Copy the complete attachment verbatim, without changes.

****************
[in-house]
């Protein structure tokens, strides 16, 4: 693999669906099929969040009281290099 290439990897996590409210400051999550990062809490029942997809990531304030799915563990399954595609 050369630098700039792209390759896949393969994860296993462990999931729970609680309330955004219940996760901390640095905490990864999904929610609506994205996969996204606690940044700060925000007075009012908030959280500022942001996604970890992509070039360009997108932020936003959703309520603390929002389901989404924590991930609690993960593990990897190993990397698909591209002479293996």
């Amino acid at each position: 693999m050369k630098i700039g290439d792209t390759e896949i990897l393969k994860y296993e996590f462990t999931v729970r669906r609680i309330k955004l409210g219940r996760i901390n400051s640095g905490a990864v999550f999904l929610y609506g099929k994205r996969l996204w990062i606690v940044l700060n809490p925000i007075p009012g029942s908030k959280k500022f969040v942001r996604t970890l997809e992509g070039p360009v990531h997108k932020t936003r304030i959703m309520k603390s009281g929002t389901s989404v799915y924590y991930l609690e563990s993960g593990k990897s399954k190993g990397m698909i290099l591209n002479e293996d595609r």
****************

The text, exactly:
[in-house]
């Protein structure tokens, strides 16, 4: 693999669906099929969040009281290099 290439990897996590409210400051999550990062809490029942997809990531304030799915563990399954595609 050369630098700039792209390759896949393969994860296993462990999931729970609680309330955004219940996760901390640095905490990864999904929610609506994205996969996204606690940044700060925000007075009012908030959280500022942001996604970890992509070039360009997108932020936003959703309520603390929002389901989404924590991930609690993960593990990897190993990397698909591209002479293996």
């Amino acid at each position: 693999m050369k630098i700039g290439d792209t390759e896949i990897l393969k994860y296993e996590f462990t999931v729970r669906r609680i309330k955004l409210g219940r996760i901390n400051s640095g905490a990864v999550f999904l929610y609506g099929k994205r996969l996204w990062i606690v940044l700060n809490p925000i007075p009012g029942s908030k959280k500022f969040v942001r996604t970890l997809e992509g070039p360009v990531h997108k932020t936003r304030i959703m309520k603390s009281g929002t389901s989404v799915y924590y991930l609690e563990s993960g593990k990897s399954k190993g990397m698909i290099l591209n002479e293996d595609r």